Saturday, October 27, 2018

Healing and the Call of Fools

Why do some faith healings I am called to participate in turn out as desired and some not? Is there a point to healing oil and laying on of hands? Frederick Buechner’s words struck a chord with me.  I pray they help someone struggling with the presence, or apparent lack thereof, of Jesus the Healer in their quest for peace. As we pursue healing in Jesus’ name, may we always be willing to be ‘fools’ for Jesus.
“…Nowadays,…(miraculous healing) has usually been associated with religious quackery or the lunatic fringe; but as the psychosomatic dimension of disease (is) taken more…seriously by medical science, it has regained some of its former respectability. How nice for God to have this support at last.
For those who prefer not to believe in (miracles), a number of approaches are possible, among them:
 -The idea of miracles is an offense both to our reason and to our dignity. Thus…miracles don't happen….; -If the medical authorities agree that a healing is inexplicable in terms of present scientific knowledge, you can simply ascribe this to the deficiencies of present scientific knowledge.; -If otherwise intelligent and honest human beings are convinced, despite all arguments to the contrary, that it is God who has healed them, you can assume that their sickness, like its cure, was purely psychological. Whatever that means….
…You can always give (healing) a try. Pray for it. If it's somebody else's healing you're praying for, you can try…laying your hands on her as Jesus sometimes did. If her sickness involves her body as well as her soul, then God may be able to use your inept hands as well as your inept faith to heal her.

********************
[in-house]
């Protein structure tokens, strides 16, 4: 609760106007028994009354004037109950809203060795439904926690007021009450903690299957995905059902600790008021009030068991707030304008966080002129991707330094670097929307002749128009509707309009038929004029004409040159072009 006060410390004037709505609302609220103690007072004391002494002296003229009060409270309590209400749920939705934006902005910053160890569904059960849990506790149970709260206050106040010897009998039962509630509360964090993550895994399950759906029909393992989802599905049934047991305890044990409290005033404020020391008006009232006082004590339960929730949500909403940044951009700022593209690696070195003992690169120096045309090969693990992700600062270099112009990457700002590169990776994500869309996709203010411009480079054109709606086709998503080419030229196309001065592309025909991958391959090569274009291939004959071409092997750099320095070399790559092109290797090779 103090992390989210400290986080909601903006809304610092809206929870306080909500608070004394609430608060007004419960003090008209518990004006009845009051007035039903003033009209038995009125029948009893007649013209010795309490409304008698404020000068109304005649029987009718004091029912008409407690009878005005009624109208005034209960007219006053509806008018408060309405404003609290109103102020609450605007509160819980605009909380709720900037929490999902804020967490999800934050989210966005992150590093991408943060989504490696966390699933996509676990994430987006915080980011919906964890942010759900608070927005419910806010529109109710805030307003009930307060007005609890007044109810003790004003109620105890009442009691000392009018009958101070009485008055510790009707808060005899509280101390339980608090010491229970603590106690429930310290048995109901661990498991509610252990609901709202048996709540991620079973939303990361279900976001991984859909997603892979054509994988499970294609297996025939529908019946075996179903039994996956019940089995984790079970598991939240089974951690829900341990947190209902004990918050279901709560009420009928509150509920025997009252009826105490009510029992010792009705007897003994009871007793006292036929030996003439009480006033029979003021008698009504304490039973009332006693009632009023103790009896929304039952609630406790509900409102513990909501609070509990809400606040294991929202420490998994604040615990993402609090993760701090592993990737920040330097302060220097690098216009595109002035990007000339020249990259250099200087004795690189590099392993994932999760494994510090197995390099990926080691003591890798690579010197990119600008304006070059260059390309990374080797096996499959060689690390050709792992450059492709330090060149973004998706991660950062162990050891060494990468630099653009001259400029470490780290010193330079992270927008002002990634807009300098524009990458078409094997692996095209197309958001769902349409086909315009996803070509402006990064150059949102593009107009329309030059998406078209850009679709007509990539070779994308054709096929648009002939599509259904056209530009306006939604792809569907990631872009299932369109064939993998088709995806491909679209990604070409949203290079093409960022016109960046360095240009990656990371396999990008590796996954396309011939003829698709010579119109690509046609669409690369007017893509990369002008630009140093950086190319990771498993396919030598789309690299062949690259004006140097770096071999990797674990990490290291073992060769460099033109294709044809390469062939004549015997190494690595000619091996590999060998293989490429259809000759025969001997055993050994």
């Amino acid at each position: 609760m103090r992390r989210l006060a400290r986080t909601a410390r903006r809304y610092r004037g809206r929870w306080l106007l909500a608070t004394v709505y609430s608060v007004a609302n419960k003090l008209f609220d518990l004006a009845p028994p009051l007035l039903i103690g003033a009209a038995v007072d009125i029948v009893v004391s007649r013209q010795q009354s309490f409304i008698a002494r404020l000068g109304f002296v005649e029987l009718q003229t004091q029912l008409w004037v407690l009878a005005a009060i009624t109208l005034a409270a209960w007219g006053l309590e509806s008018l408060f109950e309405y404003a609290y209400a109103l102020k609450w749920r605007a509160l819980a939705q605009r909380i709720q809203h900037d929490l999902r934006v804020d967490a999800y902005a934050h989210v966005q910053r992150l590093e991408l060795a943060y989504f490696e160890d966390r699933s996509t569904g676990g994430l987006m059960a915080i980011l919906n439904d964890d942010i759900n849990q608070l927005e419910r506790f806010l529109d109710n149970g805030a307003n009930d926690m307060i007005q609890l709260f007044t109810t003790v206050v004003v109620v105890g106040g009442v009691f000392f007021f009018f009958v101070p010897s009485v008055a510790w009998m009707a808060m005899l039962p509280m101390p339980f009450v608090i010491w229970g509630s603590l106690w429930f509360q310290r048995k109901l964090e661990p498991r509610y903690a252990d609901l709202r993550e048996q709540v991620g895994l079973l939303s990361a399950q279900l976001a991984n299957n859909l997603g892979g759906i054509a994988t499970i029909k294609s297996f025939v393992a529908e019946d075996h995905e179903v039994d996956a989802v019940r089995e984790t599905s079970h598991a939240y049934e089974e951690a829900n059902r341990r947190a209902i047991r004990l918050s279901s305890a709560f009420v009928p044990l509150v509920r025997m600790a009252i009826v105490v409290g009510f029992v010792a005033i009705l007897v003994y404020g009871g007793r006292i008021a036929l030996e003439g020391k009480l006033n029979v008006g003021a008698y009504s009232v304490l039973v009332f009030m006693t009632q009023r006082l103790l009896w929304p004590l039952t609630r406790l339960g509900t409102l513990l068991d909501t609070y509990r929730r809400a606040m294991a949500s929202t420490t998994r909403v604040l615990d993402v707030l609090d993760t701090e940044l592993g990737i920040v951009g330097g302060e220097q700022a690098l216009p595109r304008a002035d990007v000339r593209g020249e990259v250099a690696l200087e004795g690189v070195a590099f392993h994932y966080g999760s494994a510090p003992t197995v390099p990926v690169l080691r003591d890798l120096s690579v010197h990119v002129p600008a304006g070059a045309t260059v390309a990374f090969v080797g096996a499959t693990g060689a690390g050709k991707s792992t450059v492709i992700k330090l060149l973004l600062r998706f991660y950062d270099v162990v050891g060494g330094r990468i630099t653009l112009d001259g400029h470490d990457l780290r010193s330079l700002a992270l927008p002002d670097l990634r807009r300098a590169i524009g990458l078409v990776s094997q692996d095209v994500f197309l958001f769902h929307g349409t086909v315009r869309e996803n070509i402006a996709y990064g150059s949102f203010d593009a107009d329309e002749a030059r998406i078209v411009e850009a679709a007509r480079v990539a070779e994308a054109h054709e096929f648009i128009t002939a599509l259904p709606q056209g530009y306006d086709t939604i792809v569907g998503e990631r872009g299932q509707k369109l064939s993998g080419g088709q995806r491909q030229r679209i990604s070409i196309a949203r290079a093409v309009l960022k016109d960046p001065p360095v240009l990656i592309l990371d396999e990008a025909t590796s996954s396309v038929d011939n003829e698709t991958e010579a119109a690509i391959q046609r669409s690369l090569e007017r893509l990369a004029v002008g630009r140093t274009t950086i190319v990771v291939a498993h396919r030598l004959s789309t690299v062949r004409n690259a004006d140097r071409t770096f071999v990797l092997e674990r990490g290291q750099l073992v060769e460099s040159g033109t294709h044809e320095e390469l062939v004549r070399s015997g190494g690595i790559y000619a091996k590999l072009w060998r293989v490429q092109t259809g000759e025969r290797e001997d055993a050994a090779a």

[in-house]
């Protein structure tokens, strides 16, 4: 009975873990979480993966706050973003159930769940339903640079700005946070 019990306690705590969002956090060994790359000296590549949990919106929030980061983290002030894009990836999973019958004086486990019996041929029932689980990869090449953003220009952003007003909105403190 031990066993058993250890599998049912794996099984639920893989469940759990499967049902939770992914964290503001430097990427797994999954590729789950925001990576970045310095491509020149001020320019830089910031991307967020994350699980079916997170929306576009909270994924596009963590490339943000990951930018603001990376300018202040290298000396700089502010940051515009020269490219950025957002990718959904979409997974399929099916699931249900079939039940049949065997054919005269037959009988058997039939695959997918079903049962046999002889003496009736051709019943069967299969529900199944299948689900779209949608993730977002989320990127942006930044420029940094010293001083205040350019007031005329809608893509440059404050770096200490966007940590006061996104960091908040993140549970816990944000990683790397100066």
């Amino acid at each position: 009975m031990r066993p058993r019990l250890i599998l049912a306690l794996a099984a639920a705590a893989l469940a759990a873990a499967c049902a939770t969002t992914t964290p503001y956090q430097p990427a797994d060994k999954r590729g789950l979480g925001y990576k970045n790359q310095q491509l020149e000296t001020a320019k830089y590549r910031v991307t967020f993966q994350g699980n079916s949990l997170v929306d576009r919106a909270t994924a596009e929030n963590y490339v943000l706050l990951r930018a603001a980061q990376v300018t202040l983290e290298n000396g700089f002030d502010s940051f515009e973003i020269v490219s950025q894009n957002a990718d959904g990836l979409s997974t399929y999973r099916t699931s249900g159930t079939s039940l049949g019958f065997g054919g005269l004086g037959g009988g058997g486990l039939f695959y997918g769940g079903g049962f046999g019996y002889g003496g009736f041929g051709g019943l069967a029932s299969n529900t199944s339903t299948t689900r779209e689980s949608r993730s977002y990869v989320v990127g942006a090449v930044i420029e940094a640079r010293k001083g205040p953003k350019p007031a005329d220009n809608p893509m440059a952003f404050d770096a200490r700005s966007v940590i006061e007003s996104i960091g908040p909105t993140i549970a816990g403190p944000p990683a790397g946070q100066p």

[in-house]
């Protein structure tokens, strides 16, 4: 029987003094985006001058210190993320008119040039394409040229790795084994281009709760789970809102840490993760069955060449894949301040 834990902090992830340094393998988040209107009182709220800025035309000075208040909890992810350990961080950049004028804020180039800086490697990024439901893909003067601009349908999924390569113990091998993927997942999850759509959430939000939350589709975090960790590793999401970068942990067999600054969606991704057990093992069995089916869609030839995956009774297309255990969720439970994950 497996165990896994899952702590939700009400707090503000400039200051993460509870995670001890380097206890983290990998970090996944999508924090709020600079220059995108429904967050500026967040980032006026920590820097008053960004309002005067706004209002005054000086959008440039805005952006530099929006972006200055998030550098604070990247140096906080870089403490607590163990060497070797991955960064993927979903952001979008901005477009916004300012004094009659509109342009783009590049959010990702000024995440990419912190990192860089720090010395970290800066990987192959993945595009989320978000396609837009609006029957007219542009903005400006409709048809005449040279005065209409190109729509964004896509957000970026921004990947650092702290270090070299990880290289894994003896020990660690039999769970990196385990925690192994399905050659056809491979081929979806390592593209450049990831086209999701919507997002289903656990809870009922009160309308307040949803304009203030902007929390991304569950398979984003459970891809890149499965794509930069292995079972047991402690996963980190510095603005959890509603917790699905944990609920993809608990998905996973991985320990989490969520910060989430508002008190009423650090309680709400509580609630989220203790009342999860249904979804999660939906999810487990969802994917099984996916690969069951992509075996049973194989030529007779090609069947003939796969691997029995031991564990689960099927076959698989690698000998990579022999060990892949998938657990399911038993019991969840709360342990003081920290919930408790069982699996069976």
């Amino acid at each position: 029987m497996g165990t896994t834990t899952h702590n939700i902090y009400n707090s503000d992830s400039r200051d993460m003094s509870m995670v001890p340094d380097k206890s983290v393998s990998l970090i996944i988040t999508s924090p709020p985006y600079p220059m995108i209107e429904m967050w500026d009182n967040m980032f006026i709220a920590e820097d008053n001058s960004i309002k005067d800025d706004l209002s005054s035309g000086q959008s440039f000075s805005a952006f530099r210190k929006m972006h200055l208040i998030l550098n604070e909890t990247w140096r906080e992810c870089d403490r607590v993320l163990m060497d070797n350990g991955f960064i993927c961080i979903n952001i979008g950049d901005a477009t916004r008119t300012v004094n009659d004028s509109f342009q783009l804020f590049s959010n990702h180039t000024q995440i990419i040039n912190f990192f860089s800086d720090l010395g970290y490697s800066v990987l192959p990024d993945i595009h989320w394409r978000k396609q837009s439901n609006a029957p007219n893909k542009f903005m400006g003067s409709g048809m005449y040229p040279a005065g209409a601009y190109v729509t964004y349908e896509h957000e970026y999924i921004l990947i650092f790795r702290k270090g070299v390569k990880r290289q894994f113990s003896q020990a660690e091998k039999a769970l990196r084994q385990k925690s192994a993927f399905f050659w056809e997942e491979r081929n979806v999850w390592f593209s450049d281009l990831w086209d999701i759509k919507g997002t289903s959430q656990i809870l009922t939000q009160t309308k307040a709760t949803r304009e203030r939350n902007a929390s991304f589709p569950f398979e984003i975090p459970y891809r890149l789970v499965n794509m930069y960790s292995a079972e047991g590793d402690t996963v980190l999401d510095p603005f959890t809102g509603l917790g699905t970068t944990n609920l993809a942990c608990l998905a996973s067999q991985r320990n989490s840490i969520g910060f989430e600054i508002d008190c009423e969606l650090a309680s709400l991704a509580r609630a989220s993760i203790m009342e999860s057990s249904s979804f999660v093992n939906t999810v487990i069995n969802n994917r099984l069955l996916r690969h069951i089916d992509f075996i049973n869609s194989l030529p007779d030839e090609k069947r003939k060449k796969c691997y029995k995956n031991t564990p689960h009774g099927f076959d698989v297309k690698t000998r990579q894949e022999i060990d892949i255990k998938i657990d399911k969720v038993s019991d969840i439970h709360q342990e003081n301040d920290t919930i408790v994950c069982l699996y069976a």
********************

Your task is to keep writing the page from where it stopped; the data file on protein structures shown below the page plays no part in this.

If you feel like a fool as you are doing this, don't let it throw you. You are a fool, of course, only not a damned fool for a change.
…Don't try too hard to feel religious, to generate some healing power of your own. Think of yourself…as a…clogged-up pipe that a little of God's power may be able to filter through if you can just stay loose enough. Tell the one you're praying for to stay loose too.
If God doesn't seem to be giving you what you ask, maybe he's giving you something else.” (First published in Wishful Thinking and later in Beyond Words; Edited for length; italics are mine)

Friday, October 12, 2018

Faith, Baseball and the Pursuit of Perfection

I am writing this Friday night at 4:36 p.m.  Two hours from now, to the minute, the pitcher will stretch. He will then pray, “Lord, whatever happens, be with me.” And at 7:09 p.m. the madness will begin.  Another post-season championship series, last stop before the World Series.

Leading the way in Game 1 for Los Angeles Dodgers will be this pitching machine, this man of faith.  What this pitcher believes is that his performance tonight is not about pleasing his team owner or manager, not his teammates, not his fans. No, tonight, like every night, is about pleasing God, about not wasting the talent God gave him.

This pitcher is one of the greats in the current era of major league baseball.  He has won many awards and carries a lifetime set of statistics to back up his belief that God is behind the talent in his left arm. That’s why this pitcher carries in his mind his favorite verse: “Whatever you do, work at it with all your heart, as working for the Lord, not for human masters…”(Colossians 3:23). For this pitcher the old pitcher’s excuse,  “I executed the pitch really well”, will never be applied to his performance. His goal is ‘outs’, not ‘hits’.